Different traditions have different shapes, different readings, even different amounts of candles, but each one is full of symbolism. In ours, we have five different candles – three purple, one pink, one white. Purple is the historic liturgical colour for the four Sundays of Advent. Pink (or technically “rose) is the colour of the third Sunday. The purple traditionally represents these weeks as concentrated times of prayer, repentance, and reflection in preparation for the big celebration of Christmas, but the third, pink candle interrupts that intensity with a week of rejoicing and celebration. Traditionally even the priests wore pink vestments on that week to set it apart. (Unfortunately, our church doesn’t have such a tradition because I think they’re pretty and now I want one!)
As I said, each of the candles has a different theme, but these themes aren’t communicated with big words, deep doctrinal study, or intense theological exposition. Instead, the words are very simple, and the concepts very meaningful – even intimate. The candles represent Hope, Love, Joy and Peace, and they surround the middle candle which we will light on Christmas Eve, the Christ candle. It reminds all believers everywhere that of our deepest longings – our desire for a hope that does not disappoint us, love that keeps us forever, joy in the midst of suffering, and a peace that passes understanding – are found only when we have Jesus at the centre of our lives. That’s what I want to talk about this morning.
In Jesus There is Hope
The first candle represented Hope. Hope, one could say, is the thing that keeps most of us alive. We can live for a long time in many difficult circumstances, but if we lose hope, it is then that we are in true danger. Hope is something we cannot live without but is tough to come by these days. There’s so much bad news and uncertainty, so many doom and gloom voices out there that sometimes it’s hard to find any hope. Most people are taught, from the moment they enter school, that they are evolved from scum, there is no such thing as eternity, nothing they do ultimately matters, any emotion they feel, even for their parents or loved ones, is just learned behaviour and biochemical trickery. As they move through life the best they are given is to be told to try to squeeze as many years of pleasure and distraction as they can out of this messed up world before death comes and they slip into oblivion.
There is no hope in that, is there? That’s a dim view of life, and we can see it in the rise of depression, addiction, abortion and suicide. The world doesn’t promise much. We put our hope in politicians or scientists or friends, but things never really change much and these supposed saviours fail us over and over. So the best we can come up with is to distract ourselves from thinking about the future, use chemicals to stop the scary thoughts in our head, and keep ourselves trapped in the immediacy of entertainment, because when we stop for a moment all we see when we look forward is a black hole that is getting blacker.
But then comes the first week of Advent that says, “When Jesus came, He brought with Him a great hope.” The scripture we read on that day was from Isaiah 9:2 and it describes the coming of Jesus this way: “The people walking in darkness have seen a great light; on those living in the land of the shadow of death a light has dawned.” The coming of Jesus at Christmas was the coming of a beam of light into a dark place. Suddenly, because of Him, because of His, His words, His message, His life, and His work on the cross we are no longer faced with meaninglessness and oblivion, but salvation from sin, resurrection from the dead, restoration of our lost souls, a mission in this life, and then eternity with God! 1 Peter 1:3-4 says it this way:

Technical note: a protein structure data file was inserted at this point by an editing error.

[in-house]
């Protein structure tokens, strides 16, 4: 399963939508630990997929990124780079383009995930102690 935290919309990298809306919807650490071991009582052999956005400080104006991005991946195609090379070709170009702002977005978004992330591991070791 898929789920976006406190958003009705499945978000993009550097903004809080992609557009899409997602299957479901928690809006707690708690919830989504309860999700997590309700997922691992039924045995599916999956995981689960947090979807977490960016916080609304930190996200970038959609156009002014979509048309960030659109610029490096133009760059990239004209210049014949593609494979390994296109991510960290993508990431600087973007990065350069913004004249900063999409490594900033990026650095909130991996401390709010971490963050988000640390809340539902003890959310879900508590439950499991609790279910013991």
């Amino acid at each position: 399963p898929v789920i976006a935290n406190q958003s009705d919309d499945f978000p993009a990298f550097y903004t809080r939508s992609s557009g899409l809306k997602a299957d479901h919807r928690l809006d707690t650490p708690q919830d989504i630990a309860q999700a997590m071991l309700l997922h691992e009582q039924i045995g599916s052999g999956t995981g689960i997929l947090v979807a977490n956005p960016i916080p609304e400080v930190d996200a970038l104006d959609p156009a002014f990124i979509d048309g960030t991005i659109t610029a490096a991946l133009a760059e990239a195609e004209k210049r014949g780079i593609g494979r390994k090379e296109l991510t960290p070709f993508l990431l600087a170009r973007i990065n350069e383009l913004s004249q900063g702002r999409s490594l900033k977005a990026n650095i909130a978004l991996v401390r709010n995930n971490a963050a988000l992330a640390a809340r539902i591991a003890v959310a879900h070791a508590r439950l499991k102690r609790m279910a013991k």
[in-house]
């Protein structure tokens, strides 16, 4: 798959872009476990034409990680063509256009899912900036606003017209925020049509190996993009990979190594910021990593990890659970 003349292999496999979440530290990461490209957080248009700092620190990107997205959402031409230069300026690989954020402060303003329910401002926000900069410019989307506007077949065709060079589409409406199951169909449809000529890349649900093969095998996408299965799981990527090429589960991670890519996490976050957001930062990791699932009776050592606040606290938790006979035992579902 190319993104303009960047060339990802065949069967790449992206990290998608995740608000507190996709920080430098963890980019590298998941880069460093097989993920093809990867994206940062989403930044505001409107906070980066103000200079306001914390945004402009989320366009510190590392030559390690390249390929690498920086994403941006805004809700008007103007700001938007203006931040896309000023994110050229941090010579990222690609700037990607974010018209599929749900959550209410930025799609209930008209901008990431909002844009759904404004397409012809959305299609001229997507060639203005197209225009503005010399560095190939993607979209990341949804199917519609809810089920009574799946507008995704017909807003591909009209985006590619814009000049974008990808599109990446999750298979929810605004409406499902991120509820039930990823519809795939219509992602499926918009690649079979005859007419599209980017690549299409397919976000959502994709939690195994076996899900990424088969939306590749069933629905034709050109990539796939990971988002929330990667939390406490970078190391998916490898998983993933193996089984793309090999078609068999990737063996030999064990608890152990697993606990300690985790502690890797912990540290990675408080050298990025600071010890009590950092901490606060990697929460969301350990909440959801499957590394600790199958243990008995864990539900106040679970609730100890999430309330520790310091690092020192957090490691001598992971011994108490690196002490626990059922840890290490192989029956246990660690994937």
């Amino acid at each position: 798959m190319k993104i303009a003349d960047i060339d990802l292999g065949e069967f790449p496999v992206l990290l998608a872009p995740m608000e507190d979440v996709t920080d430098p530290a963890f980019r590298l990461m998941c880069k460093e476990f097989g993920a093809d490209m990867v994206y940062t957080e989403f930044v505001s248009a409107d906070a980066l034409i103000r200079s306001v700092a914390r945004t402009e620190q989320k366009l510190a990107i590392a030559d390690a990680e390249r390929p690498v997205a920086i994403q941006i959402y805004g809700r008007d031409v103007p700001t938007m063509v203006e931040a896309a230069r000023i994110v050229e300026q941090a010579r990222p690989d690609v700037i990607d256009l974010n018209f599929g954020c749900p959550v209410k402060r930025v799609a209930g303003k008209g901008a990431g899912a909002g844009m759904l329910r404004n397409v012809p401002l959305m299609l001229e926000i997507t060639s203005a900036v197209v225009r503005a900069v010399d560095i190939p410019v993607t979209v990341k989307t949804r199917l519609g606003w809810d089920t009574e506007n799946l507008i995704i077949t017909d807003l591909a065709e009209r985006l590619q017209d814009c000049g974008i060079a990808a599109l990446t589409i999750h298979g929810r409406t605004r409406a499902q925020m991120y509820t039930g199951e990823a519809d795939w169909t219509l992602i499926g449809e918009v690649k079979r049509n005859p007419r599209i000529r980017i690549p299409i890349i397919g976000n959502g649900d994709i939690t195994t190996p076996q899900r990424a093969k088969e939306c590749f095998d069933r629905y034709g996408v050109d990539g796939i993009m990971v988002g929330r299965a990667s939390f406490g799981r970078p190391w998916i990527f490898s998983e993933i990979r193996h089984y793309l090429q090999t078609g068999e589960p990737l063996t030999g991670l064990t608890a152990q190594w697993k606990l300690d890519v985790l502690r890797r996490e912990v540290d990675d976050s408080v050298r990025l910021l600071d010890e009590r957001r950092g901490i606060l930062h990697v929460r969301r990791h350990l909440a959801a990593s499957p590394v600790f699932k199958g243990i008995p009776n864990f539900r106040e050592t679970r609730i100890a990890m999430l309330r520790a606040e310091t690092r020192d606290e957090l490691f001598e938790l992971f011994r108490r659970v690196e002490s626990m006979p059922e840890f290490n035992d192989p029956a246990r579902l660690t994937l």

“Praise be to the God and Father of our Lord Jesus Christ! In his great mercy, he has given us new birth into a living hope through the resurrection of Jesus Christ from the dead, and into an inheritance that can never perish, spoil or fade…”
Is that not what all humanity longs for? Isn’t that why you are here today? Because you’ve looked at the things of this world and realized that the hope it offers perishes, spoils and fades, but that in Jesus Christ hope never can. That’s a hope we can build our lives on. That’s the hope that Jesus brought at Christmastime to offer to all people.
In Jesus There is Love
What is this love rooted in? What foundation does it have? It is established in love. But not a worldly kind of love. Our hope doesn’t come from one who only loves those who love Him back. It’s not the kind of love that happens as an exchange of goods, or because someone did something for Him. He doesn’t just love people who achieve some kind of level of loveableness. We’ve all experienced that kind of worldly love. And it’s the kind that we worry about, the kind that fades, the kind that we feel like we can mess up and lose. But God’s love isn’t like that. God offers a better kind of love – a deeper love.
When we lit the Love candle we read John 3:16-17 which talks about the depth of God’s love for us. It says,
“For God so loved the world that he gave his one and only Son, that whoever believes in him shall not perish but have eternal life. For God did not send his Son into the world to condemn the world, but to save the world through him.”
Romans 5:6-8 describes the love we find in Jesus this way: